Information, Answers & Reviews

BATMAN (1966 - TV Series)


There’s a business in Logansport, Indiana known as Fiberglass Freaks. They produce my dream car.  They don’t make a lot of them as each car is custom built by hand.  The car is known as “The Batmobile.”  Over the years in the movies and television there have been several Batmobiles, but the 1966 Batmobile is perhaps the best known and one of the most loved. It is this car this small company builds.  The popularity of this car is not just because of its distinctive lines and style, but because of the popularity of a camp, comedy version of one of the most well-known crime fighters in comic book history, Batman.  

The 1960’s Batman TV series was originally conceived as a drama; at some point the decision was made to turn it in to a camp comedy.  I don’t know why the decision was made but the result was almost literally pure gold. Read more »

New Program Guides for All Ages!

Cover of Winter 2015-16 Program Guide

It’s All Free at Your Library!

Welcome to your new Program Guide! This all-in-one booklet contains over 75 unique programs for all ages happening at the Main Library and Ellettsville Branch. Bring your little one to a preschool storytime, read to a dog, celebrate the legacy of Martin Luther King, Jr., play ping pong, get math homework help, attend digital creativity workshops, perform a job search, watch a film, and, of course, read a book. There is something for everyone in the pages that follow!

Pick up the new Program Guide at any Library location, or download the PDF. All programs requiring registration have been hyperlinked in the PDF document, making registration easy!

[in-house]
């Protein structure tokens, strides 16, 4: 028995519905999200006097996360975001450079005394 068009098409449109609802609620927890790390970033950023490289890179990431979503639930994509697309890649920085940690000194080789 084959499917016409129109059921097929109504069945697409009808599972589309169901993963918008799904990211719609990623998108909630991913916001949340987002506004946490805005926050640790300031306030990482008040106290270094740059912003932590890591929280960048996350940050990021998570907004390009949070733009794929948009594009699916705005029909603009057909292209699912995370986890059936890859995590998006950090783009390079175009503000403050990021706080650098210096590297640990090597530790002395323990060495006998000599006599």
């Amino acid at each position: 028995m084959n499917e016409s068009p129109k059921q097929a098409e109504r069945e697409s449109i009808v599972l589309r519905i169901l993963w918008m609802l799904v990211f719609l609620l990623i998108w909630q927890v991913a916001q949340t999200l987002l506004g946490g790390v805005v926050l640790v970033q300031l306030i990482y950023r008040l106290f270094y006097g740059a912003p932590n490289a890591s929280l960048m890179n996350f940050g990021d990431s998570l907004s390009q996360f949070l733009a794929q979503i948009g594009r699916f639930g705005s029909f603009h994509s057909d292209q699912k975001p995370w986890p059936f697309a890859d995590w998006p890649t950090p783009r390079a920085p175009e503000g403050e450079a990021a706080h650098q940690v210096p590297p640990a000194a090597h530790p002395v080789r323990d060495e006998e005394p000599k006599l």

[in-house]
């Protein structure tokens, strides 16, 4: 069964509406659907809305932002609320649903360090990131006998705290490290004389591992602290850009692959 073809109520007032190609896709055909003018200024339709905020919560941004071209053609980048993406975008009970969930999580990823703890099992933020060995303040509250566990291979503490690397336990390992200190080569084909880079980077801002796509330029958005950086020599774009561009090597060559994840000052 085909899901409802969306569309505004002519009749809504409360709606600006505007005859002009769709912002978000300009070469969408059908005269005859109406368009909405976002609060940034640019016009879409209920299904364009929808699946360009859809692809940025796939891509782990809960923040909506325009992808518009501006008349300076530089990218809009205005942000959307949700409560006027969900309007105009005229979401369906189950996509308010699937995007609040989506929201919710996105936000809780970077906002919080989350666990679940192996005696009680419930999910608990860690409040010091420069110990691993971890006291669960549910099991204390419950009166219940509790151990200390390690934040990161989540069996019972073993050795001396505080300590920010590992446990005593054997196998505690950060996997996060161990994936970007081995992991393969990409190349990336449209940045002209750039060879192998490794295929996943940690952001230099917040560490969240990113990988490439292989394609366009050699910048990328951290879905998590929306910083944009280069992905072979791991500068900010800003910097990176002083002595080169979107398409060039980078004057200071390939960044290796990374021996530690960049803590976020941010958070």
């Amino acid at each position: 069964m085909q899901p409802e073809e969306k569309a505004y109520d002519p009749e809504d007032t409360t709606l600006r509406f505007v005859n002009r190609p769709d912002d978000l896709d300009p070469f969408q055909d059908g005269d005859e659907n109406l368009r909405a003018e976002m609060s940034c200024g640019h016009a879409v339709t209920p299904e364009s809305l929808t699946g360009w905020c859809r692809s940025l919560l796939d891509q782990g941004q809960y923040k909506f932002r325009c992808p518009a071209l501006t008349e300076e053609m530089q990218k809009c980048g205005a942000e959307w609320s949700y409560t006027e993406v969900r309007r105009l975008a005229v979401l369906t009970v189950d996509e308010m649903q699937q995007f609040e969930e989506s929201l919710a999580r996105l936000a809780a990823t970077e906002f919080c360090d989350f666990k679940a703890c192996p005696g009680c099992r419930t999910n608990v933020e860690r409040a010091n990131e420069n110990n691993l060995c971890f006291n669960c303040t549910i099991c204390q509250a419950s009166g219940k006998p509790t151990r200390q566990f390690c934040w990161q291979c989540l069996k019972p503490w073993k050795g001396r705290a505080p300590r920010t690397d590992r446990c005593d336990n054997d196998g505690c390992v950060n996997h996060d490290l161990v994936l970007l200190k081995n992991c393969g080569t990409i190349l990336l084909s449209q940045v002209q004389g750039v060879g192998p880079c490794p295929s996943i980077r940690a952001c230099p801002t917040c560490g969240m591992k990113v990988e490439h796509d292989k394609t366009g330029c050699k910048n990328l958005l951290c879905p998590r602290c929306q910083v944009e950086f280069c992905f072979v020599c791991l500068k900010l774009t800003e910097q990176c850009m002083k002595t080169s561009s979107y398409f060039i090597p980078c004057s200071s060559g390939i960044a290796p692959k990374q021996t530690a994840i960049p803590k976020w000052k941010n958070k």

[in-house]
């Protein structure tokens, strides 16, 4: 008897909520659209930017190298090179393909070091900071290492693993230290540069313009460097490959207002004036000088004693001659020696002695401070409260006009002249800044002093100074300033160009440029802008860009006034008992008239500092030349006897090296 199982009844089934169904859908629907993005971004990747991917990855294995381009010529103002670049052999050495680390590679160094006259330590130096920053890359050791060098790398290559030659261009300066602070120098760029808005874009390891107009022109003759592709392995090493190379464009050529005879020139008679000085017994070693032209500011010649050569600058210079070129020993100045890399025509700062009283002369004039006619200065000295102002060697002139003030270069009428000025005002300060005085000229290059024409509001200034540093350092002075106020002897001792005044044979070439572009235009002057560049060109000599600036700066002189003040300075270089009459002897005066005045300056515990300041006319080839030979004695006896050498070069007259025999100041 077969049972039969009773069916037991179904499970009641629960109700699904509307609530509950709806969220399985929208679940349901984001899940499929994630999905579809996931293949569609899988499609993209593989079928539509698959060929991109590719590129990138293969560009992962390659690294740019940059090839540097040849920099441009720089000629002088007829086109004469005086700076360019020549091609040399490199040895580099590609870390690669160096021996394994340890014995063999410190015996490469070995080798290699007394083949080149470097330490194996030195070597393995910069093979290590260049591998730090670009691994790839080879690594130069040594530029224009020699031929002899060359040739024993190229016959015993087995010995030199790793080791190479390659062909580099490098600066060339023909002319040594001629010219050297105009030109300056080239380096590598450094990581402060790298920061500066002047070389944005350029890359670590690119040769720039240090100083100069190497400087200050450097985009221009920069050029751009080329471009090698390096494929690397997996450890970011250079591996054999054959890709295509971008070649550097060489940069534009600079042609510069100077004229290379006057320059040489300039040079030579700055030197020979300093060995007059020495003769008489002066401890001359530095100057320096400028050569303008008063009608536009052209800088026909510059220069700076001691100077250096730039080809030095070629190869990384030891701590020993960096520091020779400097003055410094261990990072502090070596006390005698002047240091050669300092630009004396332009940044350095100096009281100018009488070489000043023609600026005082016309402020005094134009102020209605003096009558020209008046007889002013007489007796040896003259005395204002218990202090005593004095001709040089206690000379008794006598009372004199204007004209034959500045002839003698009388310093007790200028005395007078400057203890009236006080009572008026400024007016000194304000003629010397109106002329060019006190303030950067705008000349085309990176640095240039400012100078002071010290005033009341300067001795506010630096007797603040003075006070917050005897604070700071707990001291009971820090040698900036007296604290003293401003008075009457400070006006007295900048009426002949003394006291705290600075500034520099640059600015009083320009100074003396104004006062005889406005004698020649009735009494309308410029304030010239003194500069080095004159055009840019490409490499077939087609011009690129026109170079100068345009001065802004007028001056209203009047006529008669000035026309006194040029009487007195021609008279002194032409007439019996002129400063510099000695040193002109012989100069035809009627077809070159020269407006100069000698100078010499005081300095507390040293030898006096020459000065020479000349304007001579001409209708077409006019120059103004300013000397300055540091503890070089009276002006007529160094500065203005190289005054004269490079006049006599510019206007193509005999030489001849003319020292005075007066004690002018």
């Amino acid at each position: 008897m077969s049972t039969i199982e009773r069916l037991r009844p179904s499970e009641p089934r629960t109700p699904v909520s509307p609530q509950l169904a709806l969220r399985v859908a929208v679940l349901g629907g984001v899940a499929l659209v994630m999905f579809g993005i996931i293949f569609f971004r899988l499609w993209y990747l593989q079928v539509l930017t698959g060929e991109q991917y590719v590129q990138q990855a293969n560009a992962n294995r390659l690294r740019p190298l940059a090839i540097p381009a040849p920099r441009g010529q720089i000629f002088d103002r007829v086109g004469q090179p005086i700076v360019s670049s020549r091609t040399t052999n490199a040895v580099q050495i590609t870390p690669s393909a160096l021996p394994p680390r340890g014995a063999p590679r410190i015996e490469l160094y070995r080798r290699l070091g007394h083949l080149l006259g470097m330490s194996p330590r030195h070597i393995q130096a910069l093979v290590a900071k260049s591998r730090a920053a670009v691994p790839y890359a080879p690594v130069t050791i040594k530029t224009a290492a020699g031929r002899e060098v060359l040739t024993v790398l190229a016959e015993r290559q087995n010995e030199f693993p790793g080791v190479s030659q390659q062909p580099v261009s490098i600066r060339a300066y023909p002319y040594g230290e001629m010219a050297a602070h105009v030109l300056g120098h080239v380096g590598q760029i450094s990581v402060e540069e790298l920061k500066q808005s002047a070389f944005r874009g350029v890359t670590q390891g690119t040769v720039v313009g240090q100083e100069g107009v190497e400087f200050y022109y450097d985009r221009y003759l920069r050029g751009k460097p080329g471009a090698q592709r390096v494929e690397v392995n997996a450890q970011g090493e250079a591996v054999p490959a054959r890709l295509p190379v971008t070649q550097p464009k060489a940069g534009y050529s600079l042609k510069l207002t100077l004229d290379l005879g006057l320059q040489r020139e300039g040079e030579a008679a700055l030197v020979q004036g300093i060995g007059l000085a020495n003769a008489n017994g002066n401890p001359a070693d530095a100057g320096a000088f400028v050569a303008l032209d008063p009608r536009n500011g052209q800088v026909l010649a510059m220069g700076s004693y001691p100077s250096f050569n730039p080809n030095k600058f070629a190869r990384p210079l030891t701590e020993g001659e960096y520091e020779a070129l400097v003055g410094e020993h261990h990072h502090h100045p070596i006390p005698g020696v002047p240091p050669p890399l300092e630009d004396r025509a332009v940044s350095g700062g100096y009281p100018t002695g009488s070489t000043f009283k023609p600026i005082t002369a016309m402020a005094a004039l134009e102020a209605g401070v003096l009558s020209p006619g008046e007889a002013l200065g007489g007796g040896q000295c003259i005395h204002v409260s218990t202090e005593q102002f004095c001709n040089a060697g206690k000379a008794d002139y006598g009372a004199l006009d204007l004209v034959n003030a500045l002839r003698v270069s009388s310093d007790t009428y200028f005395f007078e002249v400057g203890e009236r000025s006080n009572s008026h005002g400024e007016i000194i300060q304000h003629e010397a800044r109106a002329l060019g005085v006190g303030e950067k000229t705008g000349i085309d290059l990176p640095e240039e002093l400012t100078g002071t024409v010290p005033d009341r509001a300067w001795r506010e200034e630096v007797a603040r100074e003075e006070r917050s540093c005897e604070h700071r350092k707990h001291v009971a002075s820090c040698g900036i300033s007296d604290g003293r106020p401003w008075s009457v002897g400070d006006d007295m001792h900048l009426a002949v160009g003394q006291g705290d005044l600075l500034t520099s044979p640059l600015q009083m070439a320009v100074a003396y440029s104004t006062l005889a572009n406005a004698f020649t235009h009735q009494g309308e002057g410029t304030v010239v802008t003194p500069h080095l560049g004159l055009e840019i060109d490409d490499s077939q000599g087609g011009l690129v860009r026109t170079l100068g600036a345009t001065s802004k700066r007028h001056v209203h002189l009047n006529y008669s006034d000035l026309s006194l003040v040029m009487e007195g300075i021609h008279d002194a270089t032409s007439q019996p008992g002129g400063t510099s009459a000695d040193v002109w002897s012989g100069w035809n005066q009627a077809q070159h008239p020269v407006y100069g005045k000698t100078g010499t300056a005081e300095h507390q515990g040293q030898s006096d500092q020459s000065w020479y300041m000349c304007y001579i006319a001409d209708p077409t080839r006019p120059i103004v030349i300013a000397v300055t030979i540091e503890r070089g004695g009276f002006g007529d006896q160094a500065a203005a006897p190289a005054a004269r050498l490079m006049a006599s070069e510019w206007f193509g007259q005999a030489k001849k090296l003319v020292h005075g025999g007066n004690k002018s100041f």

We are also excited to announce FREE access to with your library card! Through self-paced online learning, can help you learn business, software, technology, and creative skills to achieve personal and professional goals. Grab your library card and get started today.

Finally, this February and March the Library hosts “Maurice Sendak: The Memorial Exhibition 50 Years, 50 Works, 50 Reasons.” This retrospective exhibition of Sendak’s original artwork celebrates the 50th anniversary of one of the world’s favorite children’s books, Where the Wild Things Are. Stay tuned for more info and even more programs, as we get wild at the Library.

Subscribe to our eNewsletter, Think Library, to be the first to know about the Sendak exhibit, as well as all the other great news about the Library. Emails come out about once a month.

It’s all free at your Library — come check it out!

The Unfortunate Importance of Beauty


This novel begins in a psychologist’s office where a young, exceedingly unattractive woman says she is there because her mother’s dying wish is for her to see a therapist about her weight. The therapist asks Barb Colby if her mother is dying. “No, it’s an early request,” she answers.

A half hour later, Barb strips down to reveal that she’s been wearing a grey wig, false teeth and a fat suit. One of her dear friends committed suicide a couple years before because he fell in love with her on account of her beauty. Now Barb does all she can to conceal it.